Guys, you’ve had your fill with a whole month dedicated to shows that dudes go a little overboard with, but that’s okay, we’re all super fans here. That month is all said and done now as we move forward with a handful of shows that made up the NBC lineup that was dubbed “Must See TV.” These are shows that had the privilege to be on the network’s most watched night of the week. Shows that could’ve been featured this month that we’ve already covered include Friends, Seinfeld, Frasier, and Cheers. Thursday nights would not have been the same without the aforementioned, or the shows we’ll be covering this month. Starting things off is a show that is credited by the current Vice President of the United States, Joe Biden, as doing “more to educate the American public than almost anything anybody has ever done”: Will & Grace.
Name of Episode: “The Finale”
Premiere Date: September 21, 1998
Finale Date: May 18, 2006
Site: Will & Grace
Impact on Pop Culture
Not since Ellen came out on her sitcom had a show in this setting had a gay leading character. The network was a little worried at how the public would feel about Will so when they were starting to advertise, his sexuality was left a little ambiguous. Of course no one cared he was gay or that one of his closest friends was gay as well. While Ellen broke the door down, Will & Grace stepped through it and welcomed in a cascade of other shows to follow. Soon after they began to air, Showtime gave US audiences their version of Queer as Folk, Queer Eye for the Straight Guy came into play and, of course, all these years later a gay character is just the norm.
Facts & Stats
- John Barrowman, best known for his roles on Torchwood and Arrow and who is an openly gay man, lost out on the role of Will because he was “too straight.”
- This show had some of the biggest names in Hollywood pass through their set including Britney Spears, Jennifer Lopez and Cher — just to name a few.
- Originally Will and Grace were meant to be supporting characters in a show about couples.
- They had the same director for every episode: James Burrows.
- It’s one of three sitcoms to ever have the core characters of the show take home an Emmy. The others are All in the Family and The Golden Girls.
What I Knew Before Watching the End
Hands down, this is one of the most comforting shows to have ever graced the land of syndication. Looking at the history that comes with NBC’s Must See TV lineup, that’s the case with a lot of their sitcoms. Yes, you can be immersed in the plots but you can also fall in love and be entertained with one or a few episodes at a time. While some watched this on a weekly basis, I grew to know these characters through reruns and random binge sessions I still get down to today. So I was well versed in the who, what, when, where, why, and how that was going on in this finale.
On a personal level, this is one of my favorite finales — ever. Will wants Grace to stay with him so they can raise a child, she says yes but then Leo comes back from Rome and finds her pregnant with his child. Not wanting to give up the love of her life she goes overseas with him for a year. Fast forward two years later and the former BFFs have not spoken since. Grace is back in New York with her daughter and Leo, and Will has his son and Vince by his side on his birthday. Karen and Jack wind up getting the two to reconcile but when they try and make plans to hang out again, we see that life gets in the way as we then see their son and daughter meet on their first day of college — just like their parents had. Which, Will and Grace run into one another at the dorms after their kids ditch them. Their kids wind up getting engaged and all is well. On the flip side, Karen loses all her money leaving Jack to get with the little man Beverly Leslie for money. When Leslie dies by way of a blast of wind off the balcony, Jack gets all his money — leaving him and Karen to live in luxury.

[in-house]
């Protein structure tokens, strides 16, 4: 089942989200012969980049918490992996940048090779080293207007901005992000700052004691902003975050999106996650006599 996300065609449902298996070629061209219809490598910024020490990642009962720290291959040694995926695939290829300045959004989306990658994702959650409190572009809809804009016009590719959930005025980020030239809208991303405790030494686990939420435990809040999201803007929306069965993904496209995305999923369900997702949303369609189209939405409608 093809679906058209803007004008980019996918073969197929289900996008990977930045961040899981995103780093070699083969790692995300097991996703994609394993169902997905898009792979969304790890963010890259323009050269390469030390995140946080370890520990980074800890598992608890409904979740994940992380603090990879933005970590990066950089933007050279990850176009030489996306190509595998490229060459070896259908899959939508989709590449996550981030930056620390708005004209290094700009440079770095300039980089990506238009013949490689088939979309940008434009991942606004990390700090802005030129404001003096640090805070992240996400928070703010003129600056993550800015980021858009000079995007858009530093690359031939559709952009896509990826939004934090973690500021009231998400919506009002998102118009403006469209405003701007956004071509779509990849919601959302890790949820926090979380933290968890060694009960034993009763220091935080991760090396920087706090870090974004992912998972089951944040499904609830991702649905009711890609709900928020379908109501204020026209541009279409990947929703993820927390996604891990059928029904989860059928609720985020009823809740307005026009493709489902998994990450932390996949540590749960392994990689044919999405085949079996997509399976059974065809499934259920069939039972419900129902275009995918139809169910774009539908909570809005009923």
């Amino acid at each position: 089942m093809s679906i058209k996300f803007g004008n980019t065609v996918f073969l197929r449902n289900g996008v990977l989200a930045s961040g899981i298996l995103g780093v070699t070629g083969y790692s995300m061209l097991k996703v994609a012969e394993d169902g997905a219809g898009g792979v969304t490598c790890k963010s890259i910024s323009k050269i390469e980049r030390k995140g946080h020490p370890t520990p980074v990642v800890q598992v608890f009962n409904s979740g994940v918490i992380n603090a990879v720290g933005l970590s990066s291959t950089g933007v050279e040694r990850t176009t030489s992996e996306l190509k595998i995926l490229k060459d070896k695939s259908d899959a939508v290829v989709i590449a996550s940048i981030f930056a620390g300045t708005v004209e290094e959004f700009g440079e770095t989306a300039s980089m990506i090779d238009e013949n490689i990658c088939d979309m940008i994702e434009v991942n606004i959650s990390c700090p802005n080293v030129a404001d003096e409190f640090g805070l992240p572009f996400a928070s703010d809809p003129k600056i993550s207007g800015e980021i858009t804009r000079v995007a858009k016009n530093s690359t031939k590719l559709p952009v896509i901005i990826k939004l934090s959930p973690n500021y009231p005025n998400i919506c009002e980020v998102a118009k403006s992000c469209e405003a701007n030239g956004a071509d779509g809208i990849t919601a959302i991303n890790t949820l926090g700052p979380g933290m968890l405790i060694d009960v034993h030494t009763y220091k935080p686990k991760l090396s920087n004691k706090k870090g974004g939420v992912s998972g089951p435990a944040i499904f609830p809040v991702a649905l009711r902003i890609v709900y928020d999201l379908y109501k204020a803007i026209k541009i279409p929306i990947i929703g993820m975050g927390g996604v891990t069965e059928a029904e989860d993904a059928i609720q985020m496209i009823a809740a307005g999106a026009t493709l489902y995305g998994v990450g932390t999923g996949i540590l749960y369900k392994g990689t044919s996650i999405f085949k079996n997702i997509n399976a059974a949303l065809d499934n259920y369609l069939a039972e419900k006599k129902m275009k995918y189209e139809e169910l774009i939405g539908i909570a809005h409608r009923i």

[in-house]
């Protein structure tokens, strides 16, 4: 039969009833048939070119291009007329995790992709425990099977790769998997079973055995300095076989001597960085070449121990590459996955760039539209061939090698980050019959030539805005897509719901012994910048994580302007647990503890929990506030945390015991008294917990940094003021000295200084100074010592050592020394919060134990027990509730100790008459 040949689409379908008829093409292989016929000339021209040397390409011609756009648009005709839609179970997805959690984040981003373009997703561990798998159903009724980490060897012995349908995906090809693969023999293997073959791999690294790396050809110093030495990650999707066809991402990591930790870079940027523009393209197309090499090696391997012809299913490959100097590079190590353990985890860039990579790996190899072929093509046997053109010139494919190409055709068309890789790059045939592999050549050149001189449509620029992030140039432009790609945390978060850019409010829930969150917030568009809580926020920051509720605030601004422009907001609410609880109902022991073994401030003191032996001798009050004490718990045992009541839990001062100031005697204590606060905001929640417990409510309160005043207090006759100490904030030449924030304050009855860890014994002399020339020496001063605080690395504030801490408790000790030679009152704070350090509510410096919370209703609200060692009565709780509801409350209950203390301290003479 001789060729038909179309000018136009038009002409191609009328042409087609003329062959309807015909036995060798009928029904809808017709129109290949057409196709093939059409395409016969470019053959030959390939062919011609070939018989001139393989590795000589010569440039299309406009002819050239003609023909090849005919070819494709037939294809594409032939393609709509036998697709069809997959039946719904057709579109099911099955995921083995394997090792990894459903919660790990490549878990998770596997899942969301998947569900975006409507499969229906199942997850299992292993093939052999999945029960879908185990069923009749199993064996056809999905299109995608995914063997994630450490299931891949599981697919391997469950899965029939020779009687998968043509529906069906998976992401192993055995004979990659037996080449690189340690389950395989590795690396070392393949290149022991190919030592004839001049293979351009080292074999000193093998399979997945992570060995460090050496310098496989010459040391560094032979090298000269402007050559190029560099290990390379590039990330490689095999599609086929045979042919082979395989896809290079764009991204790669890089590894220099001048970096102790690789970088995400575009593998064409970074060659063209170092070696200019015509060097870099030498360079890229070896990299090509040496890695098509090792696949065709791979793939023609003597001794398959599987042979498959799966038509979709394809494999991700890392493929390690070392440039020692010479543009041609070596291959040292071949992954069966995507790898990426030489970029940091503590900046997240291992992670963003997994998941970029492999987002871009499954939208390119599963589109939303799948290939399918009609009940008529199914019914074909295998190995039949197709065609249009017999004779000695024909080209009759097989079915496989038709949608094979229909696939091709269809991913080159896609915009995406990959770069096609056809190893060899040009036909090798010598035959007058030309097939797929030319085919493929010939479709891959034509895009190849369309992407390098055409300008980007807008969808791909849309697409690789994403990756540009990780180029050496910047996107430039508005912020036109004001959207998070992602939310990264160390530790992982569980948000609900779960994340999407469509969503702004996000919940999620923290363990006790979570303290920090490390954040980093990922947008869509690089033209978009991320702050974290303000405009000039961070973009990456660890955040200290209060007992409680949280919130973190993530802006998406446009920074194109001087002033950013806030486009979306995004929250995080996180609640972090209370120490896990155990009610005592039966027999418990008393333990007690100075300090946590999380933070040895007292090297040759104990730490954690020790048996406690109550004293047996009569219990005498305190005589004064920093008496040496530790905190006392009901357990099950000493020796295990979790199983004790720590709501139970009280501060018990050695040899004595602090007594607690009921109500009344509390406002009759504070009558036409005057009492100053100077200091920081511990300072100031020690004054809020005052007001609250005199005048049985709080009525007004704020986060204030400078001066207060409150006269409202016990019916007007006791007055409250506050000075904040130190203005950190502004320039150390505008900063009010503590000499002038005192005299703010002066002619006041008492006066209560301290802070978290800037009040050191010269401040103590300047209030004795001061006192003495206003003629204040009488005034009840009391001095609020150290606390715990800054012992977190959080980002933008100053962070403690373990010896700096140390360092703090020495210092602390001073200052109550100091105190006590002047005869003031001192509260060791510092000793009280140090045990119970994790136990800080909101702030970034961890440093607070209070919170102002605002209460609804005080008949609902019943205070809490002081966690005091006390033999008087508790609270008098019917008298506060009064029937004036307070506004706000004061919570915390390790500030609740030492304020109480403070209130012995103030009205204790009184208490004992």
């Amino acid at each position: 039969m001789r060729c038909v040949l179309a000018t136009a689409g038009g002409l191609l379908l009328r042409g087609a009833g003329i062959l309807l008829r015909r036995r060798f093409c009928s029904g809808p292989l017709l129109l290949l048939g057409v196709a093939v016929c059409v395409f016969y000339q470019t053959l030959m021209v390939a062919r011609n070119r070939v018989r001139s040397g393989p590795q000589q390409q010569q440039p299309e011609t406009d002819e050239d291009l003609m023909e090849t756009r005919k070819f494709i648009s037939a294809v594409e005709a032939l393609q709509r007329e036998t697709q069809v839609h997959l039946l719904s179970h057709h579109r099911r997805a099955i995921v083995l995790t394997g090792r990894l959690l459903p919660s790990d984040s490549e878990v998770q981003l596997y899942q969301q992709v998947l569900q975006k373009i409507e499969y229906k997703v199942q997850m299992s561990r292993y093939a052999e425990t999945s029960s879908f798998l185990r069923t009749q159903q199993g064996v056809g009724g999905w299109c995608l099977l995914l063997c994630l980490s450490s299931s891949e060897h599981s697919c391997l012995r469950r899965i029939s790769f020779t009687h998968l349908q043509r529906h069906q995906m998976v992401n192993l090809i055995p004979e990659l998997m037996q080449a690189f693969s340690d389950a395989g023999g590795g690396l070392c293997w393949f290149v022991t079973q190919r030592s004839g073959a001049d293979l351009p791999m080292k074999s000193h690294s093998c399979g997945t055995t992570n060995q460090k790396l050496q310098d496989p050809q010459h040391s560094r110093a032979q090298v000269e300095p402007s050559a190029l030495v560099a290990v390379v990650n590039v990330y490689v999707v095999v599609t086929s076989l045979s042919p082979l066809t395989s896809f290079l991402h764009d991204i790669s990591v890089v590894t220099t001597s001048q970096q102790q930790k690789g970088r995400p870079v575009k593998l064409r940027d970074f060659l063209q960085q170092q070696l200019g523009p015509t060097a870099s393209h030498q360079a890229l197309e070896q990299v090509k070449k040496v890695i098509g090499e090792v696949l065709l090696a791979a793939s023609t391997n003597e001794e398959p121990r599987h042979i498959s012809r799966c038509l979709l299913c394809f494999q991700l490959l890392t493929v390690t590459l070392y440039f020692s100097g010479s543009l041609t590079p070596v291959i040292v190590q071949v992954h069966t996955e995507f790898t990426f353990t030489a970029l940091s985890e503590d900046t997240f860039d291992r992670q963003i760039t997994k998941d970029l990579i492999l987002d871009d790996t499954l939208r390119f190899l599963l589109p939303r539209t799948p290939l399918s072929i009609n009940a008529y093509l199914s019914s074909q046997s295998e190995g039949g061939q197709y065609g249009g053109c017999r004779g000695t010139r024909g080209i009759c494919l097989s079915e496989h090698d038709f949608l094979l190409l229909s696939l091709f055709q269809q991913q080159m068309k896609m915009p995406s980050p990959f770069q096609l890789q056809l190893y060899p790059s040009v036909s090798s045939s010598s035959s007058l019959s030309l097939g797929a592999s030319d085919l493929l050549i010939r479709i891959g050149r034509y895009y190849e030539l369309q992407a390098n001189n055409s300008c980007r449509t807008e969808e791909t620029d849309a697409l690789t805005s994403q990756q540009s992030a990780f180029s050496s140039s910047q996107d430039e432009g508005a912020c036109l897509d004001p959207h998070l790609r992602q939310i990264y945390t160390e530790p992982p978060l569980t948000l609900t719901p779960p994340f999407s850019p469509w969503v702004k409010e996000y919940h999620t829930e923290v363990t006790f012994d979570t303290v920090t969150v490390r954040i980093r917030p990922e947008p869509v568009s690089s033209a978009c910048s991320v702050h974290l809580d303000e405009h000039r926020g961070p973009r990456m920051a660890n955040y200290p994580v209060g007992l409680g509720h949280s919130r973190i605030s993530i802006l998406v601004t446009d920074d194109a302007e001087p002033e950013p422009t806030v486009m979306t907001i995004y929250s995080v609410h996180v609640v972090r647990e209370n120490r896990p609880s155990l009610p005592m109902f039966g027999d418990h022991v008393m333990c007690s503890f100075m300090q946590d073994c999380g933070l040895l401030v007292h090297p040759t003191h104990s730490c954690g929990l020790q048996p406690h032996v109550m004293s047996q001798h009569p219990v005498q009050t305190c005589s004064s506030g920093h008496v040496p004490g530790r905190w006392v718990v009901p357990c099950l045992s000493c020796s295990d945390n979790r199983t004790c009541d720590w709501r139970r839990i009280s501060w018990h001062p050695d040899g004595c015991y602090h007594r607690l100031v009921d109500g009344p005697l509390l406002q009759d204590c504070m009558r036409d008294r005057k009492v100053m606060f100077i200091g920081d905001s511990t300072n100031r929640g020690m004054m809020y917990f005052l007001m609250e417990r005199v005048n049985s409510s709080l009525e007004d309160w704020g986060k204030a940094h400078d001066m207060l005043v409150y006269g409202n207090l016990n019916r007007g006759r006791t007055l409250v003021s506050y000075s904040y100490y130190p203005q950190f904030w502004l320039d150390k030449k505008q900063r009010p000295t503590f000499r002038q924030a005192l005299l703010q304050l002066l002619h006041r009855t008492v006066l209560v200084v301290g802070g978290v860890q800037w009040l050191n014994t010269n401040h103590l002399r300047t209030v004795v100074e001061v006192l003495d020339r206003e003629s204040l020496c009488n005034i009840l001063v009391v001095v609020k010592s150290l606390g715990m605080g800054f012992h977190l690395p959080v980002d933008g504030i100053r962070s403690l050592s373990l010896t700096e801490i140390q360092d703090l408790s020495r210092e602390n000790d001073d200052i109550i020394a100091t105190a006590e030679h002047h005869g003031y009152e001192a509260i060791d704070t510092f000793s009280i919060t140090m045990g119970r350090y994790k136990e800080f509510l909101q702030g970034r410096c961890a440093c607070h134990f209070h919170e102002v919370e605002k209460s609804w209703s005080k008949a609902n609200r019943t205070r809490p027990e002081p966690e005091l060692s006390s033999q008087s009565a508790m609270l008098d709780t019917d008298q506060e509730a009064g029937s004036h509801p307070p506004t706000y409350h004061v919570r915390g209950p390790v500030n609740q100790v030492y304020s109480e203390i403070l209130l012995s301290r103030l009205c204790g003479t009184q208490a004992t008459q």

So everything ends where you want it. The four main characters are given send offs you can be happy with, but what you have to respect is that the writers did try and shake it up before they wrapped it up. For a second you are like, “Really, is Will and Grace going to end with them not being friends, and Karen in a homeless shelter?” Thankfully that wasn’t the case and I think that while Karen and Jack’s relationship and storylines always added a sense of fantasy to the show, Will and Grace kept it grounded with their realistic take on life. Which is what you got in the end. One pair ended with their kids getting engaged, while the other gave you a piano rendition of “Unforgettable.”
Karen and Jack’s whole ordeal could have been on any episode beforehand and made no difference, but what really made this a finale was the title characters drama and resolution. We all think the friends we make today will be there 20 years from now. That’s been the case since we first start making friends as kids, but as we grow up we soon realize people change, and friends come and go. However, there are those in our lives that will almost always be there. Maybe not physically, but they’re so ingrained in who we are that we could literally go those 20 years without seeing them, but when reunited it’d be like not a day has passed. That is the fate mentioned on repeat in this finale, that idea that while life may get in the way, a true friendship never fades. Someone also noted that you can’t force it either. If a friend falls by the wayside and never comes back around, you can’t force them back into your life. If you two are meant to be, fate will lead you back to one another.
Many points for the back and forth between Will and Grace and the message of the power of true friendship, but a little loss for the other plot being so-so. Funny, but so-so. All in all, a good finale with a great lesson.